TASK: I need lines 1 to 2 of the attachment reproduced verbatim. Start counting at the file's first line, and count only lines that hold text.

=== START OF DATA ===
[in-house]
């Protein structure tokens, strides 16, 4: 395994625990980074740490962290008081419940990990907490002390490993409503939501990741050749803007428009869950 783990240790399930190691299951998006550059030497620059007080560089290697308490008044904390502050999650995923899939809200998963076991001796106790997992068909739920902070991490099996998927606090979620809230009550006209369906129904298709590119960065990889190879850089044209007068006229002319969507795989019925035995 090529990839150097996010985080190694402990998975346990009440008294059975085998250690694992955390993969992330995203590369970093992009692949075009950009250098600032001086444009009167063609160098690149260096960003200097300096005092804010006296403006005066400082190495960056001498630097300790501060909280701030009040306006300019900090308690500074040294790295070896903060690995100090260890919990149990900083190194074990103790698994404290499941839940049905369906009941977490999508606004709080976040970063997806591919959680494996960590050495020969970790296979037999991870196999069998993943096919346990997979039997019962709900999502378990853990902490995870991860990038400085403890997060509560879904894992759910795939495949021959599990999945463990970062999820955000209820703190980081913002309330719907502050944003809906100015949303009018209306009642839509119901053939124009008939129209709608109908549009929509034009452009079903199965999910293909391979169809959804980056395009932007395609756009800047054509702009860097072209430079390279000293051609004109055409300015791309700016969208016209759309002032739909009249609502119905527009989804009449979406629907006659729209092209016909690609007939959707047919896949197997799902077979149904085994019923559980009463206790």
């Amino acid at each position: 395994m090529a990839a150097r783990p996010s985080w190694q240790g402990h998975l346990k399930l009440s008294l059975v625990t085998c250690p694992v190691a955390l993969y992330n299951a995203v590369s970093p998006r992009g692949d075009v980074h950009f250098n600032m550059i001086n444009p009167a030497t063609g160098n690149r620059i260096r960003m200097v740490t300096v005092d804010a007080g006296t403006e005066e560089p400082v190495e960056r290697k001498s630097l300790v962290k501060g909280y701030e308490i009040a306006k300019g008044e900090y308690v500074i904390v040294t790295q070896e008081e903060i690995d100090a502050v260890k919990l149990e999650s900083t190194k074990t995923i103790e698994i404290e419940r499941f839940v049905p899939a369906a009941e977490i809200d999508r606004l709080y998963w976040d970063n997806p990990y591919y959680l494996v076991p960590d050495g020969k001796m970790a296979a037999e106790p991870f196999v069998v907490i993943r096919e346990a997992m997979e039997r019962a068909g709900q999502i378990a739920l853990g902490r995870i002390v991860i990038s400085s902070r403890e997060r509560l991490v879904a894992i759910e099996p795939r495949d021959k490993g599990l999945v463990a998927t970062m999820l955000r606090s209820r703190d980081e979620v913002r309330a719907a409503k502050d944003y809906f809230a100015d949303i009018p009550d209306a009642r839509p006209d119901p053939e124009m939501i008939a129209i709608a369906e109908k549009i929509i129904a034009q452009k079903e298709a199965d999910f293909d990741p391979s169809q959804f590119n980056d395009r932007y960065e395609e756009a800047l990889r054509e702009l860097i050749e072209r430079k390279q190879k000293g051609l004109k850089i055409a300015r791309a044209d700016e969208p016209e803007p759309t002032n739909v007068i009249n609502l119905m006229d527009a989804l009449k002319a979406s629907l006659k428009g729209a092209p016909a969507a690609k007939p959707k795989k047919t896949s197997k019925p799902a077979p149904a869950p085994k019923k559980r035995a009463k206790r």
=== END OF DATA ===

[in-house]
């Protein structure tokens, strides 16, 4: 395994625990980074740490962290008081419940990990907490002390490993409503939501990741050749803007428009869950 783990240790399930190691299951998006550059030497620059007080560089290697308490008044904390502050999650995923899939809200998963076991001796106790997992068909739920902070991490099996998927606090979620809230009550006209369906129904298709590119960065990889190879850089044209007068006229002319969507795989019925035995 090529990839150097996010985080190694402990998975346990009440008294059975085998250690694992955390993969992330995203590369970093992009692949075009950009250098600032001086444009009167063609160098690149260096960003200097300096005092804010006296403006005066400082190495960056001498630097300790501060909280701030009040306006300019900090308690500074040294790295070896903060690995100090260890919990149990900083190194074990103790698994404290499941839940049905369906009941977490999508606004709080976040970063997806591919959680494996960590050495020969970790296979037999991870196999069998993943096919346990997979039997019962709900999502378990853990902490995870991860990038400085403890997060509560879904894992759910795939495949021959599990999945463990970062999820955000209820703190980081913002309330719907502050944003809906100015949303009018209306009642839509119901053939124009008939129209709608109908549009929509034009452009079903199965999910293909391979169809959804980056395009932007395609756009800047054509702009860097072209430079390279000293051609004109055409300015791309700016969208016209759309002032739909009249609502119905527009989804009449979406629907006659729209092209016909690609007939959707047919896949197997799902077979149904085994019923559980009463206790």